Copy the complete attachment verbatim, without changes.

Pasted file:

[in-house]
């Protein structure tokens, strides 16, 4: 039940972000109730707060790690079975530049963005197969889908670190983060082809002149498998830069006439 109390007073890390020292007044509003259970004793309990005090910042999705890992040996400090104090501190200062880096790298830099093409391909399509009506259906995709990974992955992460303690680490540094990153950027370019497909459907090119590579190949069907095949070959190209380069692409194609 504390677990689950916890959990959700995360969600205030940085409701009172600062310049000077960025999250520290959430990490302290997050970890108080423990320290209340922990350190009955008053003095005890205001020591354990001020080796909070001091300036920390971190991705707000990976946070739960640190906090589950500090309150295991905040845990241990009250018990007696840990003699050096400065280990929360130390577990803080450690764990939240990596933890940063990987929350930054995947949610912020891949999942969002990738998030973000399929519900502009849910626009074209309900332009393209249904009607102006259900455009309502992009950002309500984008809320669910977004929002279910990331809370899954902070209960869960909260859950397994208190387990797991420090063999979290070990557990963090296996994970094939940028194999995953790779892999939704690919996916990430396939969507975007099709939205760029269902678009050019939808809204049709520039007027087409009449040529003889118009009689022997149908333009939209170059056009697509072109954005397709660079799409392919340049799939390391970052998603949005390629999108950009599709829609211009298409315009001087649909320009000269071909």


[in-house]
């Protein structure tokens, strides 16, 4: 039940972000109730707060790690079975530049963005197969889908670190983060082809002149498998830069006439 109390007073890390020292007044509003259970004793309990005090910042999705890992040996400090104090501190200062880096790298830099093409391909399509009506259906995709990974992955992460303690680490540094990153950027370019497909459907090119590579190949069907095949070959190209380069692409194609 504390677990689950916890959990959700995360969600205030940085409701009172600062310049000077960025999250520290959430990490302290997050970890108080423990320290209340922990350190009955008053003095005890205001020591354990001020080796909070001091300036920390971190991705707000990976946070739960640190906090589950500090309150295991905040845990241990009250018990007696840990003699050096400065280990929360130390577990803080450690764990939240990596933890940063990987929350930054995947949610912020891949999942969002990738998030973000399929519900502009849910626009074209309900332009393209249904009607102006259900455009309502992009950002309500984008809320669910977004929002279910990331809370899954902070209960869960909260859950397994208190387990797991420090063999979290070990557990963090296996994970094939940028194999995953790779892999939704690919996916990430396939969507975007099709939205760029269902678009050019939808809204049709520039007027087409009449040529003889118009009689022997149908333009939209170059056009697509072109954005397709660079799409392919340049799939390391970052998603949005390629999108950009599709829609211009298409315009001087649909320009000269071909």